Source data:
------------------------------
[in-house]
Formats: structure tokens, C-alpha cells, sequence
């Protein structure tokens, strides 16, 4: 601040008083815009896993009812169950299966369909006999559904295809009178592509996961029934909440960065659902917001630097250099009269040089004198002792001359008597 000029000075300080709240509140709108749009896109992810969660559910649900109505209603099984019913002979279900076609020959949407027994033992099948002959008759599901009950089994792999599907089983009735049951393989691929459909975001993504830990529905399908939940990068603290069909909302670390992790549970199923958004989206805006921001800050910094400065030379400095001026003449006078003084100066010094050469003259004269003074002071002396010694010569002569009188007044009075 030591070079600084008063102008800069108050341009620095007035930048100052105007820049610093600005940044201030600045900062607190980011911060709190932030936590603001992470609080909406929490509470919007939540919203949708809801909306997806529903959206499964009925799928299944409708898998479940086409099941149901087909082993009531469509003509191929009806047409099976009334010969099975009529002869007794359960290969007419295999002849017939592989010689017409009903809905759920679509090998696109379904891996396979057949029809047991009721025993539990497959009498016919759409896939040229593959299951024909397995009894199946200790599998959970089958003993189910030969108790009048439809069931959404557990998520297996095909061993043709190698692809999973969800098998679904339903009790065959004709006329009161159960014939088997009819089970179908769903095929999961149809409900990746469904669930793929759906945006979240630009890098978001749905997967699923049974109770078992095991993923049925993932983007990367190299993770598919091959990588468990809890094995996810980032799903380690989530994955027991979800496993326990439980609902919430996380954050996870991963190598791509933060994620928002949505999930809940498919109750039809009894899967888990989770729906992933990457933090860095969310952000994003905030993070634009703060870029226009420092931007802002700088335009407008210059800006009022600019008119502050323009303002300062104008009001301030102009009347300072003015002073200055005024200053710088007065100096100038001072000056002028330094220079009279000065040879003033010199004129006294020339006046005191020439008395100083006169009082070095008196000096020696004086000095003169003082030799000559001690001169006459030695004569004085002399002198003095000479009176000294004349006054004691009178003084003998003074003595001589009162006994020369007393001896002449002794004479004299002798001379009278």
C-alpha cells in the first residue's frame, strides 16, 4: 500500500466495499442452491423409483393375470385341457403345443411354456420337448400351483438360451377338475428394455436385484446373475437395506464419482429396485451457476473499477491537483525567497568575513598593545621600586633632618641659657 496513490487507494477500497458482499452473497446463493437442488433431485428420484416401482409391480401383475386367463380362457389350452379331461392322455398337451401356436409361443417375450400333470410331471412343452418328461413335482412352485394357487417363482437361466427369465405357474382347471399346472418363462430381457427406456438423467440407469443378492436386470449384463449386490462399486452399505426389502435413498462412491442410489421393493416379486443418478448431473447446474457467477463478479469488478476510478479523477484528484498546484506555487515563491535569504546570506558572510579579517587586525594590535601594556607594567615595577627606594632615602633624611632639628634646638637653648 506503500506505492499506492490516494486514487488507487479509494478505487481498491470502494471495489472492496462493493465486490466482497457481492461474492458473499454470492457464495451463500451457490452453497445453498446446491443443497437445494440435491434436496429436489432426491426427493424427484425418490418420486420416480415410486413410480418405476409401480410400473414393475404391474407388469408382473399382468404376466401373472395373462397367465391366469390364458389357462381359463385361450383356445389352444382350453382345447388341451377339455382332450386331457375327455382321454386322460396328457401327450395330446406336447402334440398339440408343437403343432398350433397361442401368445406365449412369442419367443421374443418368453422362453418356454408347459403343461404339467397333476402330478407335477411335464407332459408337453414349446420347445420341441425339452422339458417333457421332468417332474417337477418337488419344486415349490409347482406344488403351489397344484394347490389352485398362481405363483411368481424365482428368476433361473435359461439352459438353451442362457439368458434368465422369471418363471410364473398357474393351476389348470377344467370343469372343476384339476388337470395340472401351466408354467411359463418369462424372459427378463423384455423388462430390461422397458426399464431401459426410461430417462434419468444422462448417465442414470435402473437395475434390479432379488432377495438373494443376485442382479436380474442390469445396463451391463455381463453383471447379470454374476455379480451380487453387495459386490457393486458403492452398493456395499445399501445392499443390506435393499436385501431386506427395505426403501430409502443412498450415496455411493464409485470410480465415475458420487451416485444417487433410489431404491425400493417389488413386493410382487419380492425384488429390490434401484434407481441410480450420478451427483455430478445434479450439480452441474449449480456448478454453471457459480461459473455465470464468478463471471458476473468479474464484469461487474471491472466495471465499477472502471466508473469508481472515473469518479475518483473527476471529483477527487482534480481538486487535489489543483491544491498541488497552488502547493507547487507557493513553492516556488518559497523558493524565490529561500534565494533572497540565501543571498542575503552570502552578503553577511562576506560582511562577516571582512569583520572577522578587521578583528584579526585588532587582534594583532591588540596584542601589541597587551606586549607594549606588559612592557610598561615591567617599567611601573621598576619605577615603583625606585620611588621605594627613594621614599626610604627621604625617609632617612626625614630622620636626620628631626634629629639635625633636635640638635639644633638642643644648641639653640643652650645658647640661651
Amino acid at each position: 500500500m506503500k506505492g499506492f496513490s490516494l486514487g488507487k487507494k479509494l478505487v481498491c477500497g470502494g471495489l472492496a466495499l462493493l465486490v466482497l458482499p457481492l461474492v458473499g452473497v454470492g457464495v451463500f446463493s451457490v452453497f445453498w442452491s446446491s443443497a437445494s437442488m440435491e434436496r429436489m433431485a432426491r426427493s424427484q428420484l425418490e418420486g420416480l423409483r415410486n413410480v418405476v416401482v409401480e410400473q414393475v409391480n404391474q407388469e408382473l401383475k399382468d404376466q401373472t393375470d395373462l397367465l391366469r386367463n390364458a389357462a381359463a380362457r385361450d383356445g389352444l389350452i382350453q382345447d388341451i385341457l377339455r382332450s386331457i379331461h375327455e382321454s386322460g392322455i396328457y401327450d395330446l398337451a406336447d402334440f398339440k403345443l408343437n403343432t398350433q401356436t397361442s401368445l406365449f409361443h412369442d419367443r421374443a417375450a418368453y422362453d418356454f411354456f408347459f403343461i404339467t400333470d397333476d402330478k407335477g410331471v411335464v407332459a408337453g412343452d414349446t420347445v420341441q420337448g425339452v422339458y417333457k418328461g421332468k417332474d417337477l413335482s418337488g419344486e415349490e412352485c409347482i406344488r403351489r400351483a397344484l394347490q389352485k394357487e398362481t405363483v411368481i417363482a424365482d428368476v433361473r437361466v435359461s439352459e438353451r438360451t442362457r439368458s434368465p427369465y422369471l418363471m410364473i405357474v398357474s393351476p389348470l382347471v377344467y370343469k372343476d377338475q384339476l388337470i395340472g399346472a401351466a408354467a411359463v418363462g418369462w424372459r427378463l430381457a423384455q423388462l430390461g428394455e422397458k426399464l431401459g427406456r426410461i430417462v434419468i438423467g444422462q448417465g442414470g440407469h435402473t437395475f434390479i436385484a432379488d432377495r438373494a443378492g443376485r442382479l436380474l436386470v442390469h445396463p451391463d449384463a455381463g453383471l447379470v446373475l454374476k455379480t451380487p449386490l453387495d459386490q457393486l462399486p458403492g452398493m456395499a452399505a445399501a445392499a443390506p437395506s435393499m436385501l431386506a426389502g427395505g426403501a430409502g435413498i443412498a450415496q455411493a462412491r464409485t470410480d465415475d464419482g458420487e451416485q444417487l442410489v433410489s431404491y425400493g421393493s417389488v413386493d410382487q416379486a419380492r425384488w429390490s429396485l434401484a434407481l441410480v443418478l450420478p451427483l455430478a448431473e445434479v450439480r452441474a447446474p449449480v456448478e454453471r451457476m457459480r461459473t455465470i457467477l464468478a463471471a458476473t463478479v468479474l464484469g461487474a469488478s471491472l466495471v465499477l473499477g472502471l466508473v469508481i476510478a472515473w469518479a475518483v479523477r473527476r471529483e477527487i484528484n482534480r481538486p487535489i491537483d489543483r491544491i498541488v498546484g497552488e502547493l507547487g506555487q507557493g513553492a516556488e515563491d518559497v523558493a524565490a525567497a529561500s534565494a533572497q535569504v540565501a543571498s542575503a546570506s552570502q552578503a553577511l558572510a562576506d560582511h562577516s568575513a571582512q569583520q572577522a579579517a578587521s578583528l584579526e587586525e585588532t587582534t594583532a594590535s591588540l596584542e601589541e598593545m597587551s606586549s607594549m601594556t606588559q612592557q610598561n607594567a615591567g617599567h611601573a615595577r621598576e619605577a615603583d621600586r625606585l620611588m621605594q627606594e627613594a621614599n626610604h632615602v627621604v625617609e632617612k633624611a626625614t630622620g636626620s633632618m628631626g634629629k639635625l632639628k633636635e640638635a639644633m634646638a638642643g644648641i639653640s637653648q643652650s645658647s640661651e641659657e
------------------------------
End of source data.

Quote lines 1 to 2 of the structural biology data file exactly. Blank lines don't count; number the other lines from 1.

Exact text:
[in-house]
Formats: structure tokens, C-alpha cells, sequence